Falling Down

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A movie review by James Berardinelli



Falling Down

THRILLER:

United States, 1993

U.S. Release Date:

1993-02-26

Running Length:

1:53

MPAA Classification:

R (Violence, Profanity)

Theatrical Aspect Ratio:

2.35:1

Cast:

Michael Douglas, Robert Duvall, Barbara Hershey, Rachel Ticotin, Tuesday Weld

Director:

Joel Schumacher

Screenplay:

Ebbe Roe Smith

Cinematography:

Andrzej Bartkowiak

Music:

James Newton Howard

U.S. Distributor:

Warner Brothers

Subtitles:

none


Bill (Michael Douglas) is having a bad morning. He's stuck in his car in a traffic jam, his air conditioner isn't putting out any cold air, his windows won't work, and there's a fly buzzing around his head. Taken as a whole, all of this is enough to make him snap. Just like that, he gets out of his car, leaving it behind in the middle of the road, and sets off for home on foot. His cross-town trek quickly turns violent when he feels his rights as a consumer and citizen are violated, and a number of potentially-lethal weapons fall into his hands. Meanwhile, police officer Martin Prendergast (Robert Duvall) is going through a life-crisis of his own. How he deals with it puts him on a collision course with Bill.

Some of the appeal of Falling Down is doubtless the concept that an average, middle-aged, white collar worker can be empowered against the numerous injustices hurled at him by the world. Hopefully there aren't many people out there who will resort to the lengths that Bill goes to, but it gives a measure of vicarious enjoyment to watch him dole out punishment to those that insult, snub, and otherwise aggravate him. These are things that, at one time or another, we've all longed to say and do. Until Bill's actions get too violent, that is...

The first-half execution of Falling Down is effective. In the scene where Bill snaps, we can feel the heat, the tension, and the building rage. When he gets out of the car, it's as much a relief to us as it is to him. The movie's snappy pacing keeps things moving. However, while some of the early scenes with Bill are cathartic, as the violence of his attacks builds and the "righteousness" of his purpose becomes fuzzy, the audience's sympathy for him erodes. Another thing that dissociates us from the character is that we learn that he isn't as normal as we first thought. Bill has some deep emotional problems.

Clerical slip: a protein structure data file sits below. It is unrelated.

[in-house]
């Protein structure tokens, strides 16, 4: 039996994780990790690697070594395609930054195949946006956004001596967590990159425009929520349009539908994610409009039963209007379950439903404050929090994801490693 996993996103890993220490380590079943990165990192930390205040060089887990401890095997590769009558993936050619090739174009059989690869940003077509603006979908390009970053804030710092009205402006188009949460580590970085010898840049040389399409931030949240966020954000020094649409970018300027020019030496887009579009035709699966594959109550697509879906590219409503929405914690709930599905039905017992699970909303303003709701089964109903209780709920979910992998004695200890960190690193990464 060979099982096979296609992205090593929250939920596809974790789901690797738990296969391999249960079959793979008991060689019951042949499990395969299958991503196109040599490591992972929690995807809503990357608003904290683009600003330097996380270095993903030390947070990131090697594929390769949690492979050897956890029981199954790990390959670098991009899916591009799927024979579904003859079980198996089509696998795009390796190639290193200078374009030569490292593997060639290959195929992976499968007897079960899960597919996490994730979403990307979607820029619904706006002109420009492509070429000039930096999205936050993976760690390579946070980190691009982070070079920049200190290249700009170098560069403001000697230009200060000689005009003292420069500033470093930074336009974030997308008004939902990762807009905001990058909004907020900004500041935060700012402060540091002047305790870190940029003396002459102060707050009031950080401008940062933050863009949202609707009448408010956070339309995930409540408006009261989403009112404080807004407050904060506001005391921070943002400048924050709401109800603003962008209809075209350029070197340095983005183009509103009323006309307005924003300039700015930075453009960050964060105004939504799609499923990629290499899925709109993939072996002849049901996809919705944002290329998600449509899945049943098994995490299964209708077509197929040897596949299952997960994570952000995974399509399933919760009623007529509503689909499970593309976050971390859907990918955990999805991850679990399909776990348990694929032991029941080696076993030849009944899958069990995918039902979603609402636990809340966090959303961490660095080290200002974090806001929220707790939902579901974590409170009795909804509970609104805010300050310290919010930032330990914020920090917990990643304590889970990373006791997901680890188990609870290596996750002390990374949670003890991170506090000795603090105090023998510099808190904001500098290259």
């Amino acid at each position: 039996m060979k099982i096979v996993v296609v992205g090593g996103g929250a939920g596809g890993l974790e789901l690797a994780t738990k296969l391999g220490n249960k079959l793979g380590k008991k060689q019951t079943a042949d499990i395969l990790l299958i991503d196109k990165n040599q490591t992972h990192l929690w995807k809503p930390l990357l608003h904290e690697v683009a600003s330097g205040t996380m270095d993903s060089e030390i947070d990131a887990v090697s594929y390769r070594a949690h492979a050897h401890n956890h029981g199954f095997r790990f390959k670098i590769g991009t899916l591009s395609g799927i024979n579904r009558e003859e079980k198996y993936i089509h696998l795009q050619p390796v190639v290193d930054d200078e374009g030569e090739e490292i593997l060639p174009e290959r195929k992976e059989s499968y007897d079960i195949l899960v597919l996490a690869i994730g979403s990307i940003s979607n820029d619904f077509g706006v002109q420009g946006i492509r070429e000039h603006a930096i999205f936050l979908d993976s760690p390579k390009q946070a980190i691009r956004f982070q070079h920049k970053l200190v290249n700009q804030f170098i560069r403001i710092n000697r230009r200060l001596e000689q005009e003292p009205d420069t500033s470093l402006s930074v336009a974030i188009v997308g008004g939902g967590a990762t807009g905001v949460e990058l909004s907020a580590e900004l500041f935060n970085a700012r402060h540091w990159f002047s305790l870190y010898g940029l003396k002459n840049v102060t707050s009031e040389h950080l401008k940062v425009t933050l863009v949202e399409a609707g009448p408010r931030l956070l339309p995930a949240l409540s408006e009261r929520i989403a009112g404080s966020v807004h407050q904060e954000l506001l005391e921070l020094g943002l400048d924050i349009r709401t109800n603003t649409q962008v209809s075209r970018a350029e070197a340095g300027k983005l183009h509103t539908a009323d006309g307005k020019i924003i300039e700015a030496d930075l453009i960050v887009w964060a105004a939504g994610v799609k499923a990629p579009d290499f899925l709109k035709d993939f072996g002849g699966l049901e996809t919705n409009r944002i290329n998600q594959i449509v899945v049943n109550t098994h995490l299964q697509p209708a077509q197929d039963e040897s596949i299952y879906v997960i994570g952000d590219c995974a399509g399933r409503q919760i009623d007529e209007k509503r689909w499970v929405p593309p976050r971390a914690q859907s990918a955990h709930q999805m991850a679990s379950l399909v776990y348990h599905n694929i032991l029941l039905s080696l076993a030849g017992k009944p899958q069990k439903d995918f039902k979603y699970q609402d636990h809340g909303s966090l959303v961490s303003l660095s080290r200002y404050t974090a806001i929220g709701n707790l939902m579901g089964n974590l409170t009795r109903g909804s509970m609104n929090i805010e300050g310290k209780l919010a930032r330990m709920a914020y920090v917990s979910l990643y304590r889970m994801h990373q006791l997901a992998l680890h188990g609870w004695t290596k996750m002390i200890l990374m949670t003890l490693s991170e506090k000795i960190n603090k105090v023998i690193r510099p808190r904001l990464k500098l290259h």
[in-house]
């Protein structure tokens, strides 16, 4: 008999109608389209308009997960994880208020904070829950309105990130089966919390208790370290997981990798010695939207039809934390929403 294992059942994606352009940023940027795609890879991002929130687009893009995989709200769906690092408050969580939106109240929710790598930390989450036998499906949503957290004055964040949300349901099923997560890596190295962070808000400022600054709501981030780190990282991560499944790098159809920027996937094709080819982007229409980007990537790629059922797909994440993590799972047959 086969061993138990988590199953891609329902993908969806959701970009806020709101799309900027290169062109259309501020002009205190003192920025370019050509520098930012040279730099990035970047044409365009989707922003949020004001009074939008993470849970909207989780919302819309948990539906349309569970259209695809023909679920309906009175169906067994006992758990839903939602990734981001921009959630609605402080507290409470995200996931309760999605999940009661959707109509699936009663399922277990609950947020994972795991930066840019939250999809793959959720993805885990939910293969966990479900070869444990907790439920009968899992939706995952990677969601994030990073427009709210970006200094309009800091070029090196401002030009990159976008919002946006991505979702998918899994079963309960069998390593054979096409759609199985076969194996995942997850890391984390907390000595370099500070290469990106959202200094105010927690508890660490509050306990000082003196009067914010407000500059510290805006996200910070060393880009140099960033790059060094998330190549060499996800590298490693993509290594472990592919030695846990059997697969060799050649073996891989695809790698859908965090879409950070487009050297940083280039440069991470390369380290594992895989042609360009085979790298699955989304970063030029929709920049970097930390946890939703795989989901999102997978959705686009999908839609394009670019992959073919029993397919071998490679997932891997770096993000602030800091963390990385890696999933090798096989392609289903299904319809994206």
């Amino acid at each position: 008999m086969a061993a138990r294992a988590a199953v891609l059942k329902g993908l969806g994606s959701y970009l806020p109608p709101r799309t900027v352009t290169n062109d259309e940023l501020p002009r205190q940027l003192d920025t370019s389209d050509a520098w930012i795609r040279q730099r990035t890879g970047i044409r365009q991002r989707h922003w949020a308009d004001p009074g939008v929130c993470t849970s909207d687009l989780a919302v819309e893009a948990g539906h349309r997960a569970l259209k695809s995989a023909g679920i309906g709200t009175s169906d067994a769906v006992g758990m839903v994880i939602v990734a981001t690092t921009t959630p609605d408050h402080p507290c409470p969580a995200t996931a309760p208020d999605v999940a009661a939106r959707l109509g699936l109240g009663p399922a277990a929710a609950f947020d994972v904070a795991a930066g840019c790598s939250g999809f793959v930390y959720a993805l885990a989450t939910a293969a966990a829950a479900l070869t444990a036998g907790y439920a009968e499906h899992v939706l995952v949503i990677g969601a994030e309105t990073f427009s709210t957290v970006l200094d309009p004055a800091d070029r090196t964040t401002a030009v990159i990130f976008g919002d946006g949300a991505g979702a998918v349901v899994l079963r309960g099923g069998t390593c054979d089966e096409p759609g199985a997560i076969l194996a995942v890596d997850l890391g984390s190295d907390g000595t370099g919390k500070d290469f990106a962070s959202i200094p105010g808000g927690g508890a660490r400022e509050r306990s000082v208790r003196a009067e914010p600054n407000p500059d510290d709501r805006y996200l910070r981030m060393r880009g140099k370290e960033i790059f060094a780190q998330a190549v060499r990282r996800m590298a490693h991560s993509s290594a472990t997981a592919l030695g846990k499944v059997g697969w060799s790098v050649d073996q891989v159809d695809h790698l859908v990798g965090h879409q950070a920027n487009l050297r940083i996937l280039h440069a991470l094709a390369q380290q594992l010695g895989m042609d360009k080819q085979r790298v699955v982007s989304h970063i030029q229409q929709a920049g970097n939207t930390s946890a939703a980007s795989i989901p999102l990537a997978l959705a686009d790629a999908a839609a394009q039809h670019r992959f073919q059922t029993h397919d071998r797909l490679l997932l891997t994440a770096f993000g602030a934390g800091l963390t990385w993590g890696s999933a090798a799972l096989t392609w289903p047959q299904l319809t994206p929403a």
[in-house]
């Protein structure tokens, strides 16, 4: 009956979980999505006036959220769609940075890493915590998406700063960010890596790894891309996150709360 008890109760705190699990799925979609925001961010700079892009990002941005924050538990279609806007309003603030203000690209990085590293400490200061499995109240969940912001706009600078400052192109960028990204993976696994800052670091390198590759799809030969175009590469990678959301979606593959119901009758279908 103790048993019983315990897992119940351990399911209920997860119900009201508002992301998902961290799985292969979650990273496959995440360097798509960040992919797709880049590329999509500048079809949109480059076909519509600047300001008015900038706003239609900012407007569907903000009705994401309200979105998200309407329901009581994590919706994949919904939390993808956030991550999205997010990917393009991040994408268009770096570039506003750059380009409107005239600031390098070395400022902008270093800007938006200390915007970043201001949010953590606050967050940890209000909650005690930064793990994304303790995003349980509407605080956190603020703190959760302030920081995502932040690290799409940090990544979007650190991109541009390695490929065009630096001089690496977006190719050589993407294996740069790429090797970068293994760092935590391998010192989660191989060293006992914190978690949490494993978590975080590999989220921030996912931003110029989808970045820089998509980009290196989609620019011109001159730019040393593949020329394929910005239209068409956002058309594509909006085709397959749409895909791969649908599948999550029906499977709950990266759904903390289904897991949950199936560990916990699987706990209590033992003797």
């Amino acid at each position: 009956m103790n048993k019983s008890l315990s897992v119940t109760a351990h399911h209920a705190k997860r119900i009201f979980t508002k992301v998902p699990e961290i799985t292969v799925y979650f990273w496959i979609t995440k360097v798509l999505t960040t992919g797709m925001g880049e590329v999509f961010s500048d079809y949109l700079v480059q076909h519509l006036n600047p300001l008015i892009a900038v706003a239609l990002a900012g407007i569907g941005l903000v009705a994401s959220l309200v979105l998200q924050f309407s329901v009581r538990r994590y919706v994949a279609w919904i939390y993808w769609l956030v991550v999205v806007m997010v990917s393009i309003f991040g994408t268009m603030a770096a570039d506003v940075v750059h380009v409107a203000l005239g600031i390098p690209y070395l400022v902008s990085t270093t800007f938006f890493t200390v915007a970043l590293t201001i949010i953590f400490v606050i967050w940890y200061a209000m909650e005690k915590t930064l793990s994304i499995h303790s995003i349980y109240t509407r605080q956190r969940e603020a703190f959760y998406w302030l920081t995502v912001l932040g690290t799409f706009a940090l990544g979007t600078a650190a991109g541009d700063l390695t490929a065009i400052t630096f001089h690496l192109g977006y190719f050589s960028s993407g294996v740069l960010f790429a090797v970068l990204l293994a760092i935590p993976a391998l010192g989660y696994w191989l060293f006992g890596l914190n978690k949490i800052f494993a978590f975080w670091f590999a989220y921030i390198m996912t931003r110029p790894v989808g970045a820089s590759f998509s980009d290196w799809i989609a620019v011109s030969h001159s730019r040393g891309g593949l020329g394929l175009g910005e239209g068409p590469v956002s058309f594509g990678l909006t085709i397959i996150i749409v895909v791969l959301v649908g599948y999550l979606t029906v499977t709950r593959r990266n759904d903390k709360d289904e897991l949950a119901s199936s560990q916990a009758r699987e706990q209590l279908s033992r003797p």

As a counterpoint to Bill, we're given Robert Duvall's Prendergast, who shares many similar traits. He too feels the weight of life pressing down on him and yearns to let out a metaphoric shout. But his rebellion takes a more natural, subdued course. We understand Prendergast more than we feel for him, but that's the nature of his personality. Bill has all the emotional volatility; Prendergast has stability and sanity.

Falling Down is replete with gallows humor, almost to the point where it could be classified as a "black comedy". There are also opportunities for social commentary. Some are overt (such as an incident with the neo-Nazi), but others are more subtle. One of the most disturbing scenes occurs when a young child teaches Bill how to use a grenade launcher, claiming to have learned the lesson from television. Falling Down has several such moments, each of which is uncomfortable because it strikes a nerve.

Indeed, the issues confronted by Falling Down elevate it above the average, brainless shoot-'em-up film. In many cases, the violence isn't just for its own sake. Sure, the viewer who wants to see a tightly-paced thriller with gun-play and emotionally-satisfying moments won't be disappointed, but there is a little more here than simple escapism. Although it takes a number of wrong turns, Falling Down still has the power to disturb.





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